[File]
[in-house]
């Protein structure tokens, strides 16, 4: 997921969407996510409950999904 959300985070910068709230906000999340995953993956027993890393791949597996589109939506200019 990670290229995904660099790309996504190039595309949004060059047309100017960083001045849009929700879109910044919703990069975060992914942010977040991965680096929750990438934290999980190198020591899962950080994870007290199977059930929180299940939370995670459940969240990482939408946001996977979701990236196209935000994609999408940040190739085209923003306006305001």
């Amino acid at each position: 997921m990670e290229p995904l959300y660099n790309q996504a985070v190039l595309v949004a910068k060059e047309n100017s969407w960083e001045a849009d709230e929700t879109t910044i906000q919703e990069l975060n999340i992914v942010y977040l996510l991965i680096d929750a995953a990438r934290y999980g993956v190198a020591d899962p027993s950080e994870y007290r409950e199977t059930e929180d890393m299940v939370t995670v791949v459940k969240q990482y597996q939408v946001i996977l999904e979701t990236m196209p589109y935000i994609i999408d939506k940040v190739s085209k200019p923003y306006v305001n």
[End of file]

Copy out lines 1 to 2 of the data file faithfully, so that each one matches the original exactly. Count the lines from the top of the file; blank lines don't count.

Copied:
[in-house]
């Protein structure tokens, strides 16, 4: 997921969407996510409950999904 959300985070910068709230906000999340995953993956027993890393791949597996589109939506200019 990670290229995904660099790309996504190039595309949004060059047309100017960083001045849009929700879109910044919703990069975060992914942010977040991965680096929750990438934290999980190198020591899962950080994870007290199977059930929180299940939370995670459940969240990482939408946001996977979701990236196209935000994609999408940040190739085209923003306006305001």